WoW Factor: World of Warcraft: Dragonflight isn’t going to fix everything that’s broken at Blizzard

Nor could it, nor was it ever promised to

I want a milky way.

I really wanted to write a different column this week. I really did. But wouldn’t you know it, Activision-Blizzard had to remind everyone that it’s a horrible company along the way, and so here we are.

Let’s be clear about something here: That story is not about Blizzard specifically being bad, but rather about terrible behavior on the part of Activision corporate leadership, which has already given us a whole lot of gems in terms of terrible corporate behavior. You probably already knew that. And yes, it managed to run headlong into Blizzard trying to drum up hype about one of its games in the near future and on the day itself, but one wasn’t created to distract from the other; it’s just a case of awful coincidence. Sometimes bad things are actually accidental.

But I think this is kind of on the minds of everyone with the World of Warcraft expansion announcement just around the corner (we’ve already talked about how it’s almost certainly Dragonflight, and that has my actual predictions). This is Blizzard trying to win back the crowd, yes, absolutely. But some of that crowd isn’t looking at Blizzard askance just because of terrible design choices but because of gigantic scandals. What about those people?

The answer, of course, is that Dragonflight is not going to win those gamers over. It can’t. It never was meant to. It’s impossible.

You can look at this from a cynical standpoint if you want and say that this is just how Blizzard always reacts to a scandal breaking, just like when it completely screwed things up regarding Hong Kong. You could also look at this with a slightly more charitable lens if you’d like and say that there’s only so much Blizzard can do to really make up for years and years and years of empowering sexual harassers now that (most of?) those people are gone and (some of?) the people who kept them in power are gone. In both cases, though, the end strategy seems pretty clear to me. “Hopefully, if we do a good enough job with games, none of that is going to matter.”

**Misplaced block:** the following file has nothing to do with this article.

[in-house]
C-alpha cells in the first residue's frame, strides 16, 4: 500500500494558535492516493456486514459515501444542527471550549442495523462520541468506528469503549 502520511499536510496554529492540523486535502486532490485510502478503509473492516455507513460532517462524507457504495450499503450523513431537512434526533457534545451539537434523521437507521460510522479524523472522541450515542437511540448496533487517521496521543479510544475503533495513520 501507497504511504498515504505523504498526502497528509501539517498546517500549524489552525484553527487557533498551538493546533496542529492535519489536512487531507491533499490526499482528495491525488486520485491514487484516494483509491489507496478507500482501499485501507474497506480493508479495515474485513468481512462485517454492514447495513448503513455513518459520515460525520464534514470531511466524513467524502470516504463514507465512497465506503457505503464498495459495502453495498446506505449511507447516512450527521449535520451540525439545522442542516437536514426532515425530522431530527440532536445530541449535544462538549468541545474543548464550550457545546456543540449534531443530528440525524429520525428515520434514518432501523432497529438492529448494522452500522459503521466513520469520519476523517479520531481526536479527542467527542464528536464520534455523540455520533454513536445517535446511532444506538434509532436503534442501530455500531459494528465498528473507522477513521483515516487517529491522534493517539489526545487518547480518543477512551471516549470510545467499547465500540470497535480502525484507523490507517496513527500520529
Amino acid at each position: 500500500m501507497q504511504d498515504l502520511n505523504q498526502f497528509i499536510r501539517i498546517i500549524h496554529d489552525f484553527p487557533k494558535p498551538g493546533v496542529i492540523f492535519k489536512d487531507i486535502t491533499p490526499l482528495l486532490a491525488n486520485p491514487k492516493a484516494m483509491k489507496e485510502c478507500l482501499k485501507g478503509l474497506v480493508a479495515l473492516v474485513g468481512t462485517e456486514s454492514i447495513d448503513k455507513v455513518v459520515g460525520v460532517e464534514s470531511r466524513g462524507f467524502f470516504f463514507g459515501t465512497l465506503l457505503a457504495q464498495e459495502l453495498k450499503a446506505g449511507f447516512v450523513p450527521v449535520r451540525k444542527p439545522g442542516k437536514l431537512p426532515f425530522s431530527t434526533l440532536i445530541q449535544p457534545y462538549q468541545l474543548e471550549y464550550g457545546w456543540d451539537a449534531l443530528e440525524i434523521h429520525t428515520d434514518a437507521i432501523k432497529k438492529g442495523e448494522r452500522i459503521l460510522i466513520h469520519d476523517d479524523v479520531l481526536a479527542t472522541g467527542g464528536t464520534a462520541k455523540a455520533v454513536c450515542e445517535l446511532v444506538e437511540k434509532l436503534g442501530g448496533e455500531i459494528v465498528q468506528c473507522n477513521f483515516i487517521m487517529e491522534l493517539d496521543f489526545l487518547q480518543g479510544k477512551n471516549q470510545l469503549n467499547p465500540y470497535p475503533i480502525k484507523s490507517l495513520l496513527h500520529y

And whether you’re cynical or charitable in your reading, the end result is the same. Just like when I was raking Blizzard over the coals for how the company managed the Hong Kong scandal, I noted that we had reached a point when Blizzard had done everything it was going to do. You could forgive the studio or not, but if you were hoping that further absence would make it change its tune further… it was best to disabuse yourself of that notion. It just wasn’t in the cards.

Does that mean you’re obligated to forgive and forget? No. Quite the opposite. It means you have to start asking yourself a much harder question: Is there a future when I can forgive any of this? Because the answer is going to vary from person to person.

And again.

But the point here is that we’re not just talking about forgiveness and whether or not it can be given, or whether or not it’s earned, or any of that. What we’re talking about here is Dragonflight and whether or not you can overlook all of the stuff I just talked about in order to be hyped up for the next expansion… and more importantly, how little the next expansion announcement is really going to do about that.

WoW’s next expansion is stuck in a very unpleasant place for a lot of reasons, but I think it’s facing a much bigger lift than any previous expansion has. When Legion was announced, it had to win back a crowd that had been burned by a bad expansion immediately before. Dragonflight has to win back a crowd that’s been burned by two bad expansions before it, and a crowd that’s extremely angry at this studio for being horrible on several levels and mismanaging two back-to-back scandals, one of which is still open and active.